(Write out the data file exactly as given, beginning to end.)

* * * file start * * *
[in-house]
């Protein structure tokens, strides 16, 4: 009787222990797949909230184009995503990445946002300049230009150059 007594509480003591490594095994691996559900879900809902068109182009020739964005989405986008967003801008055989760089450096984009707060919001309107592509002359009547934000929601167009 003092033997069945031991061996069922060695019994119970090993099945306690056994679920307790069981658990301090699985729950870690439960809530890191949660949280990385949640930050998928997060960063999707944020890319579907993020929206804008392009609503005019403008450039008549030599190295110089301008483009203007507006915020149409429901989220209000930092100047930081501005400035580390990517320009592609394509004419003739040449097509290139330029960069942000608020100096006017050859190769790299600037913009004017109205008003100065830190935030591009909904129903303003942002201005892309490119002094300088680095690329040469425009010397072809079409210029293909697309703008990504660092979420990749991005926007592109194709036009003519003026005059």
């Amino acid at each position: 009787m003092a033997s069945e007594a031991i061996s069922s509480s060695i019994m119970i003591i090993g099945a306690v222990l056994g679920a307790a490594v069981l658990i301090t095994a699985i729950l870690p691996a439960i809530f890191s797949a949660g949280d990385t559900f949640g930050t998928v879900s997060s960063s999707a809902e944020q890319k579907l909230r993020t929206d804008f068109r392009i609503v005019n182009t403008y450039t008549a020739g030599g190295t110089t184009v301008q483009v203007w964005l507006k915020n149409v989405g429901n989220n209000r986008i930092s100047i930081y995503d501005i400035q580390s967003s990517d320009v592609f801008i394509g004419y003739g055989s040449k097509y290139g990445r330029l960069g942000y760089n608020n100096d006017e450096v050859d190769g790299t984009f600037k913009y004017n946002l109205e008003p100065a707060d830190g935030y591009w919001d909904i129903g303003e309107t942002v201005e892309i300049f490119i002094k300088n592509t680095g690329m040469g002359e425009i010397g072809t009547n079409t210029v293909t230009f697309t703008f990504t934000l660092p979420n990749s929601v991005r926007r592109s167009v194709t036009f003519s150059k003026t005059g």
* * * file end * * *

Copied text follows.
[in-house]
């Protein structure tokens, strides 16, 4: 009787222990797949909230184009995503990445946002300049230009150059 007594509480003591490594095994691996559900879900809902068109182009020739964005989405986008967003801008055989760089450096984009707060919001309107592509002359009547934000929601167009 003092033997069945031991061996069922060695019994119970090993099945306690056994679920307790069981658990301090699985729950870690439960809530890191949660949280990385949640930050998928997060960063999707944020890319579907993020929206804008392009609503005019403008450039008549030599190295110089301008483009203007507006915020149409429901989220209000930092100047930081501005400035580390990517320009592609394509004419003739040449097509290139330029960069942000608020100096006017050859190769790299600037913009004017109205008003100065830190935030591009909904129903303003942002201005892309490119002094300088680095690329040469425009010397072809079409210029293909697309703008990504660092979420990749991005926007592109194709036009003519003026005059």
């Amino acid at each position: 009787m003092a033997s069945e007594a031991i061996s069922s509480s060695i019994m119970i003591i090993g099945a306690v222990l056994g679920a307790a490594v069981l658990i301090t095994a699985i729950l870690p691996a439960i809530f890191s797949a949660g949280d990385t559900f949640g930050t998928v879900s997060s960063s999707a809902e944020q890319k579907l909230r993020t929206d804008f068109r392009i609503v005019n182009t403008y450039t008549a020739g030599g190295t110089t184009v301008q483009v203007w964005l507006k915020n149409v989405g429901n989220n209000r986008i930092s100047i930081y995503d501005i400035q580390s967003s990517d320009v592609f801008i394509g004419y003739g055989s040449k097509y290139g990445r330029l960069g942000y760089n608020n100096d006017e450096v050859d190769g790299t984009f600037k913009y004017n946002l109205e008003p100065a707060d830190g935030y591009w919001d909904i129903g303003e309107t942002v201005e892309i300049f490119i002094k300088n592509t680095g690329m040469g002359e425009i010397g072809t009547n079409t210029v293909t230009f697309t703008f990504t934000l660092p979420n990749s929601v991005r926007r592109s167009v194709t036009f003519s150059k003026t005059g």